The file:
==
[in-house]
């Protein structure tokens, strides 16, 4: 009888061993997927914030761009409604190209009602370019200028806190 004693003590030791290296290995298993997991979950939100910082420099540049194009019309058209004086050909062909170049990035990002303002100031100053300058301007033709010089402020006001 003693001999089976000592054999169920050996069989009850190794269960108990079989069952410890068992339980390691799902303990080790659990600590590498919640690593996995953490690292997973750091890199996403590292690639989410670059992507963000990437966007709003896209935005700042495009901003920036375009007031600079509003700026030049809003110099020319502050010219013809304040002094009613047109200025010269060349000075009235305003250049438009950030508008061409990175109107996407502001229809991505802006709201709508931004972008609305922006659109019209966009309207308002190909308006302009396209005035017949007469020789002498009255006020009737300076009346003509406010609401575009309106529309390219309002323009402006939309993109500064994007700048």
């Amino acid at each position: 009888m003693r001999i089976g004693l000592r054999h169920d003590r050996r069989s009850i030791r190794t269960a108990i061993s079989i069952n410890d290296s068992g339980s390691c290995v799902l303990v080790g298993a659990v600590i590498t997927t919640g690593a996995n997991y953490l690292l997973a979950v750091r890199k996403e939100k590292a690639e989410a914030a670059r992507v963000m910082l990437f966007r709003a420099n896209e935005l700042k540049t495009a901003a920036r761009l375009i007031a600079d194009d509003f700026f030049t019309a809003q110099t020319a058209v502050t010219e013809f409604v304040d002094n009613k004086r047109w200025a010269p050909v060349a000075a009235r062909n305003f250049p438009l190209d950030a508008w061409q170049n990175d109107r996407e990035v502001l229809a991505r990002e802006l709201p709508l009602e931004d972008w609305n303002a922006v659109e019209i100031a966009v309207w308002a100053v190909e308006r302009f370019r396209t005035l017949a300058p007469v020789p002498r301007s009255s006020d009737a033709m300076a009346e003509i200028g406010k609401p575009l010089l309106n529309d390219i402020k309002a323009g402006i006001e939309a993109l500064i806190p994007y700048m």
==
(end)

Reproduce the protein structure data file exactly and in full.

[in-house]
């Protein structure tokens, strides 16, 4: 009888061993997927914030761009409604190209009602370019200028806190 004693003590030791290296290995298993997991979950939100910082420099540049194009019309058209004086050909062909170049990035990002303002100031100053300058301007033709010089402020006001 003693001999089976000592054999169920050996069989009850190794269960108990079989069952410890068992339980390691799902303990080790659990600590590498919640690593996995953490690292997973750091890199996403590292690639989410670059992507963000990437966007709003896209935005700042495009901003920036375009007031600079509003700026030049809003110099020319502050010219013809304040002094009613047109200025010269060349000075009235305003250049438009950030508008061409990175109107996407502001229809991505802006709201709508931004972008609305922006659109019209966009309207308002190909308006302009396209005035017949007469020789002498009255006020009737300076009346003509406010609401575009309106529309390219309002323009402006939309993109500064994007700048």
């Amino acid at each position: 009888m003693r001999i089976g004693l000592r054999h169920d003590r050996r069989s009850i030791r190794t269960a108990i061993s079989i069952n410890d290296s068992g339980s390691c290995v799902l303990v080790g298993a659990v600590i590498t997927t919640g690593a996995n997991y953490l690292l997973a979950v750091r890199k996403e939100k590292a690639e989410a914030a670059r992507v963000m910082l990437f966007r709003a420099n896209e935005l700042k540049t495009a901003a920036r761009l375009i007031a600079d194009d509003f700026f030049t019309a809003q110099t020319a058209v502050t010219e013809f409604v304040d002094n009613k004086r047109w200025a010269p050909v060349a000075a009235r062909n305003f250049p438009l190209d950030a508008w061409q170049n990175d109107r996407e990035v502001l229809a991505r990002e802006l709201p709508l009602e931004d972008w609305n303002a922006v659109e019209i100031a966009v309207w308002a100053v190909e308006r302009f370019r396209t005035l017949a300058p007469v020789p002498r301007s009255s006020d009737a033709m300076a009346e003509i200028g406010k609401p575009l010089l309106n529309d390219i402020k309002a323009g402006i006001e939309a993109l500064i806190p994007y700048m």